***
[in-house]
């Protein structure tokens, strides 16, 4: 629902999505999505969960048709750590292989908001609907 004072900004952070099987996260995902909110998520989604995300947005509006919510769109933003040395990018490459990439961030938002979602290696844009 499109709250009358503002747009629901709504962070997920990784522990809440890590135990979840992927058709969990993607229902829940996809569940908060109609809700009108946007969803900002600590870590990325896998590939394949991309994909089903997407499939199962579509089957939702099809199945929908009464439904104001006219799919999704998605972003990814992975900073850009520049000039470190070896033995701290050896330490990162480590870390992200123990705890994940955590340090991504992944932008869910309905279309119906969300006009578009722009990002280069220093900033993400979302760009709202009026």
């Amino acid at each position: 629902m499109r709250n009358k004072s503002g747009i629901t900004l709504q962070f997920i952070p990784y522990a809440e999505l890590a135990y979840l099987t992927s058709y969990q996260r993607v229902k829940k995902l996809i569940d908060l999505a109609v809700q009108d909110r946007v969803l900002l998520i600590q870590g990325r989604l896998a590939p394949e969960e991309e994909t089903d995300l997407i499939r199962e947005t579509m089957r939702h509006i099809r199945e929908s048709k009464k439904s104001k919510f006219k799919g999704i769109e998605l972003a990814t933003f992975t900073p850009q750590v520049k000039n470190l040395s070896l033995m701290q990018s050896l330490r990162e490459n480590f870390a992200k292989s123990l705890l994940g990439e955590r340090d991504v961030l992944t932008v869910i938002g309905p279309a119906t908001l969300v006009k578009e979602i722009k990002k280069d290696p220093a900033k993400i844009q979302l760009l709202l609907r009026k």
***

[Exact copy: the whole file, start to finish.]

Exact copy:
[in-house]
């Protein structure tokens, strides 16, 4: 629902999505999505969960048709750590292989908001609907 004072900004952070099987996260995902909110998520989604995300947005509006919510769109933003040395990018490459990439961030938002979602290696844009 499109709250009358503002747009629901709504962070997920990784522990809440890590135990979840992927058709969990993607229902829940996809569940908060109609809700009108946007969803900002600590870590990325896998590939394949991309994909089903997407499939199962579509089957939702099809199945929908009464439904104001006219799919999704998605972003990814992975900073850009520049000039470190070896033995701290050896330490990162480590870390992200123990705890994940955590340090991504992944932008869910309905279309119906969300006009578009722009990002280069220093900033993400979302760009709202009026």
């Amino acid at each position: 629902m499109r709250n009358k004072s503002g747009i629901t900004l709504q962070f997920i952070p990784y522990a809440e999505l890590a135990y979840l099987t992927s058709y969990q996260r993607v229902k829940k995902l996809i569940d908060l999505a109609v809700q009108d909110r946007v969803l900002l998520i600590q870590g990325r989604l896998a590939p394949e969960e991309e994909t089903d995300l997407i499939r199962e947005t579509m089957r939702h509006i099809r199945e929908s048709k009464k439904s104001k919510f006219k799919g999704i769109e998605l972003a990814t933003f992975t900073p850009q750590v520049k000039n470190l040395s070896l033995m701290q990018s050896l330490r990162e490459n480590f870390a992200k292989s123990l705890l994940g990439e955590r340090d991504v961030l992944t932008v869910i938002g309905p279309a119906t908001l969300v006009k578009e979602i722009k990002k280069d290696p220093a900033k993400i844009q979302l760009l709202l609907r009026k």